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Minkowski Metric

see also special_relativity


The Minkowski metric encodes the experimental observation that the speed of light has the same value in all inertial frames of reference.

A metric is a tool that allows us to measure the distance between two points. This means, a metric eats two points and spits out a number. Depending on the geometry of the space the points live in the distance can be different. In this sense, a metric tells us almost everything we need to know about the space where our points live.

The stage of special relativity is Minkowski space and the Minkowski metric is the correct tool that tells us how far two points in Minkowski space are away from each other.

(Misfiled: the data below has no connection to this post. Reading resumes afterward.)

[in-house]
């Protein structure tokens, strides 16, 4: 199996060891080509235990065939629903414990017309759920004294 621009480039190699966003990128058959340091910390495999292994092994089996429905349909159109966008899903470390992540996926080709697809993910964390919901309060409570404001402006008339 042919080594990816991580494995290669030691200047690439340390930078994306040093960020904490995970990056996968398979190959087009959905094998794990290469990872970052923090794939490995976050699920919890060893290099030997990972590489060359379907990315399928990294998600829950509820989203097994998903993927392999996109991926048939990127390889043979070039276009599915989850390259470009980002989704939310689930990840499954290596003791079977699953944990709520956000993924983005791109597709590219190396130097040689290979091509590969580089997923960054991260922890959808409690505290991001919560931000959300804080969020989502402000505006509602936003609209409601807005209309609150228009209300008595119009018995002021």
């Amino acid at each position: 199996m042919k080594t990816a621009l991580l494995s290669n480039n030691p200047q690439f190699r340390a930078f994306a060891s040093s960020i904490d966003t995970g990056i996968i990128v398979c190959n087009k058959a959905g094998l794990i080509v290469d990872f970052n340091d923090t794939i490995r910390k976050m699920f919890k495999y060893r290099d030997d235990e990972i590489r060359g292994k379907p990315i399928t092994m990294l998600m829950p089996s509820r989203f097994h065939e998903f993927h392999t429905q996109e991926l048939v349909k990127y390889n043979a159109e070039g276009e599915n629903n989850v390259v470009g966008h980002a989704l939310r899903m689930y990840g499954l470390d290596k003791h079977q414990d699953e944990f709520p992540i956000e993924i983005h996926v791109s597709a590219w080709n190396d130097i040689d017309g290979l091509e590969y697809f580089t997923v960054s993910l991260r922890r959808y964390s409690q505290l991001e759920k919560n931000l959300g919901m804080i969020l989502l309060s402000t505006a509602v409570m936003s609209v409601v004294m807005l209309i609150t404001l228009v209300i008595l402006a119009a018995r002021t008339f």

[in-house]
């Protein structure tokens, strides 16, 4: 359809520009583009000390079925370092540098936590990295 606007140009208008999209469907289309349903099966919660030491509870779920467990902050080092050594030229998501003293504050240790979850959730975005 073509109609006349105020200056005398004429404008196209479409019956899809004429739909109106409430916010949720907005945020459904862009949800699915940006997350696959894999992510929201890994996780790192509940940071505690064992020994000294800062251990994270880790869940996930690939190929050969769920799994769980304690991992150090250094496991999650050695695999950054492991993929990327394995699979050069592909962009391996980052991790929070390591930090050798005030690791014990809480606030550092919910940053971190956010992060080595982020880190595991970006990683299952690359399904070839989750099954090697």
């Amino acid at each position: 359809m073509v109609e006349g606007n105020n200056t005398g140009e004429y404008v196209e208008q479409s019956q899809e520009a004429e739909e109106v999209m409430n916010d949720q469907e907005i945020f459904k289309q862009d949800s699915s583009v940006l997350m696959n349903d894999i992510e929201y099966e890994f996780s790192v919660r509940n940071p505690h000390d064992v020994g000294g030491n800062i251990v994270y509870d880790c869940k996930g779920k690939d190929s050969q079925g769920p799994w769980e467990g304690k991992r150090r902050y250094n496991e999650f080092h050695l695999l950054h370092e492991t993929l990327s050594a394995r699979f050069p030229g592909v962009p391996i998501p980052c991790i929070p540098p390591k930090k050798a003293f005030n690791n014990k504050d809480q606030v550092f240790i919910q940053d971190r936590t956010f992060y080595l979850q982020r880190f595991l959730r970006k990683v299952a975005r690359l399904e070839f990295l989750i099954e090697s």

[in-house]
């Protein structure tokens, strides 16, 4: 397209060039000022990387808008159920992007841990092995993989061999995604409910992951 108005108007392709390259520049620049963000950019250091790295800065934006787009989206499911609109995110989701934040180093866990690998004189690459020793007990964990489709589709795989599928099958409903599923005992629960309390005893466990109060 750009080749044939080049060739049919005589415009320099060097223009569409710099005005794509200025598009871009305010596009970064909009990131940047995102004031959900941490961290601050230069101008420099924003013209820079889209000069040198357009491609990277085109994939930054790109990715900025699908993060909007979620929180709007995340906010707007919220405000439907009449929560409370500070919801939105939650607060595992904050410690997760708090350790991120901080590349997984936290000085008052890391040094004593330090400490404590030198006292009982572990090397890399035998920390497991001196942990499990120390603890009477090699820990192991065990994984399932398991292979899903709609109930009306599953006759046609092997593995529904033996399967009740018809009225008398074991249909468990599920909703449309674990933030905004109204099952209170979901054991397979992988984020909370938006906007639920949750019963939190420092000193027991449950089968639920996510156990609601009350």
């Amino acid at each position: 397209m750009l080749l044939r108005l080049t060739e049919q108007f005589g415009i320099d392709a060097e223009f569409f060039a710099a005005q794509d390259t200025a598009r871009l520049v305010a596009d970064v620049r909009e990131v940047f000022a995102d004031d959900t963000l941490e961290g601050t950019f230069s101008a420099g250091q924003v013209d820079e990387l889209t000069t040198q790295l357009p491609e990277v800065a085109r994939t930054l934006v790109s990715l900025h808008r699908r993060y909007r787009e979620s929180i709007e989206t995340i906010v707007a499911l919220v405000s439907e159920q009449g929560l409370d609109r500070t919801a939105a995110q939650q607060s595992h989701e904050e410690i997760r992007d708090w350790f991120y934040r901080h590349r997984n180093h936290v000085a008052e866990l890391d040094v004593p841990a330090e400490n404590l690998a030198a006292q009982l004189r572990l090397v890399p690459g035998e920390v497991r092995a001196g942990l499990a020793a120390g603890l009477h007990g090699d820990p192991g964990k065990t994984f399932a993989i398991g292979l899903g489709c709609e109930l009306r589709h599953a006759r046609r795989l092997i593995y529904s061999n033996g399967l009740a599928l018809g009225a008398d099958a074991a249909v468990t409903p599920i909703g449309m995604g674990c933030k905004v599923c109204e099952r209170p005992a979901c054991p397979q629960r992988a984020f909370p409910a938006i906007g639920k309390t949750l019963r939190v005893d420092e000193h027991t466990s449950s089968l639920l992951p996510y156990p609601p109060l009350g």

\begin{equation} \begin{gathered} g_{\mu\nu}=\left( \begin{matrix} 1 & 0 & 0 & 0\cr 0 & -1 & 0 & 0\cr 0 & 0 & -1 & 0\cr 0 & 0 & 0 & -1 \end{matrix} \right) \end{gathered} \end{equation} Thus $x_0=x^0$, $x_j=-x^j$ for $1\le j\le 3$. For real vectors and tensors lowering and raising indices is made by \begin{equation} A_{\mu}^a=g_{\mu\nu}A^{\nu}_a\\ \quad F_{\mu\nu}^a=g_{\mu\alpha}g_{\nu\beta}F^{\alpha\beta}_a\\ \quad \partial_{\mu}=g_{\mu\nu}\partial^{\nu} \end{equation}


The Minkowski metric is the correct mathematical tool that tells us how far two events are away from each other in special relativity.

Why is it interesting?

advanced_tools/minkowski_metric.txt · Last modified: 2020/04/20 06:23 by jakobadmin